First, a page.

June 8, 2020
The content here is excerpted and summarized from a June 1st article I loved in Harvard Business Review, by Laura Morgan Roberts and Ella Washington. For the full article, go here: http://ow.ly/UtZh50zZmHC.
The psychological impact of George Floyd’s murder and countless other examples of systemic racism — and the way it carries over into the workplace — cannot be overstated. Leaders seeking to create an inclusive environment for everyone must find ways to address these topics.
Roberts and Washington outline 3 missteps for non-POC leaders to avoid:
No one has the perfect words to address atrocities in our society but, as Desmond Tutu once said, “If you are neutral in the situations of injustice, you have chosen the side of the oppressor.” It is every leader’s responsibility to try, conveying care and concern for all employees. It’s not enough to rest on the laurels of your organizations’ diversity statements and active employee resource groups.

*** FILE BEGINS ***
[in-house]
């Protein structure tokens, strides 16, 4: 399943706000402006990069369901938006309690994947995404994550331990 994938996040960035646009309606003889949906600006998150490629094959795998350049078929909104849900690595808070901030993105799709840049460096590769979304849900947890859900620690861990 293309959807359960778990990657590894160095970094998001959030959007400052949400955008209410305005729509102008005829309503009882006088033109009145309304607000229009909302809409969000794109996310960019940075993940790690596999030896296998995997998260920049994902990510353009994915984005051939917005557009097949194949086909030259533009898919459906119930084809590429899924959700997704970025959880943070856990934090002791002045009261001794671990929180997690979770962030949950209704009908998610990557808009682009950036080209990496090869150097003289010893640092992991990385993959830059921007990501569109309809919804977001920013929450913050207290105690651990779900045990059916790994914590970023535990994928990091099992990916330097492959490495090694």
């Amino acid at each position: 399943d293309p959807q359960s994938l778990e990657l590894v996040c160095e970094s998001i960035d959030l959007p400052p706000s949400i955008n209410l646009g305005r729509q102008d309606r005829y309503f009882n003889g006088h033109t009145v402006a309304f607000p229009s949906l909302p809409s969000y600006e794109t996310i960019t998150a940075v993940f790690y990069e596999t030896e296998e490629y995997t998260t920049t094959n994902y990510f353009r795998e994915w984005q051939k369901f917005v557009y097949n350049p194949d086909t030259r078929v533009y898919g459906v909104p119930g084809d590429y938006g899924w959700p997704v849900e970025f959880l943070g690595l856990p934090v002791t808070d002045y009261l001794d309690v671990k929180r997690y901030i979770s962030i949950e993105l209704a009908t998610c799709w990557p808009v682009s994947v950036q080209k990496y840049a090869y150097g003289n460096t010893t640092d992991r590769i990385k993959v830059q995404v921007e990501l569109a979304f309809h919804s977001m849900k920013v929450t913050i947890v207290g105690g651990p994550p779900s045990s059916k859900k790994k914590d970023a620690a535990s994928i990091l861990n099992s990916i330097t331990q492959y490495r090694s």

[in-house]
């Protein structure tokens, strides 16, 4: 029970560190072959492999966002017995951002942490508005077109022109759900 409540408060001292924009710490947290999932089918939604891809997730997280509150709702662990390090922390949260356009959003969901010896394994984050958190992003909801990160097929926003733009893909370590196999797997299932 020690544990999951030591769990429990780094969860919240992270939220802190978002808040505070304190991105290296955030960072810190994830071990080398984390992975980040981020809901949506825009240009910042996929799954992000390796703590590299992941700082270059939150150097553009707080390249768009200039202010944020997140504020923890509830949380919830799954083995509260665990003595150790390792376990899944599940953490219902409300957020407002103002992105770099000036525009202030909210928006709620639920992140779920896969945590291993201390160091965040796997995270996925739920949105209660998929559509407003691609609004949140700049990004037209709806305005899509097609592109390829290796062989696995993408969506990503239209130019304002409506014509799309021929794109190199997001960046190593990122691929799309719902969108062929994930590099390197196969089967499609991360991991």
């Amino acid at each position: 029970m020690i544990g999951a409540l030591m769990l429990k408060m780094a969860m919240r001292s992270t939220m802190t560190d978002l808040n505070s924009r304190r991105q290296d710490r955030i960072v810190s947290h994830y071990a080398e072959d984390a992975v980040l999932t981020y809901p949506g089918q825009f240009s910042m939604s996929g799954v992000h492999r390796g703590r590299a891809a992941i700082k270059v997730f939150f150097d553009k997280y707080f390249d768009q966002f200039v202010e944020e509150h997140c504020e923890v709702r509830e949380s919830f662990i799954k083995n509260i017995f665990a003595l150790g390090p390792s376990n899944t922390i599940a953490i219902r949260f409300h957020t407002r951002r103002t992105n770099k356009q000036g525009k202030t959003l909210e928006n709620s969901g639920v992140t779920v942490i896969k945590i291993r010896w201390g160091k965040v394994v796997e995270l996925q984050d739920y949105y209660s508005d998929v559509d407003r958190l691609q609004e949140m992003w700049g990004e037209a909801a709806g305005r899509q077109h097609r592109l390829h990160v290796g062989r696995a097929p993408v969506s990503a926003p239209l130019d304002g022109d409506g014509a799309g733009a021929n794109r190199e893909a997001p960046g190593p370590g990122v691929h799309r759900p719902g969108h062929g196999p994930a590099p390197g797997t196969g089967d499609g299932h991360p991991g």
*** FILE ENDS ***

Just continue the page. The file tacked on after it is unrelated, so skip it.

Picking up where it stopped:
Defensiveness obviously does not allow for constructive engagement. Instead, it make members of targeted groups feel even more alienated. Comments on systemic inequalities are not personal attacks. but opportunities to listen empathically.
When triggering events occur, there is a tendency to make sweeping generalizations about groups of people involved in the public conflict. Avoid absolutes like “everybody knows,” how “all of us feel,” and what “none of us would ever do,” to leave room for dissenting points of view.
Ask employees about their individual experiences to honor their uniqueness. Leaders at every level must use their platforms and resources to help employees and communities feel included, represented, and heard. Failing to do so will have an impact on your workplace culture that will be hard to come back from. How are you and your team unpacking and processing current events, and what impact is that having? I’d love to know
- Summarized from HBR article by Laura Morgan and Ella Washington
- 3 missteps for non-POC leaders to avoid
- Don’t stay silent
- Don’t be defensive
- Don’t make generalizations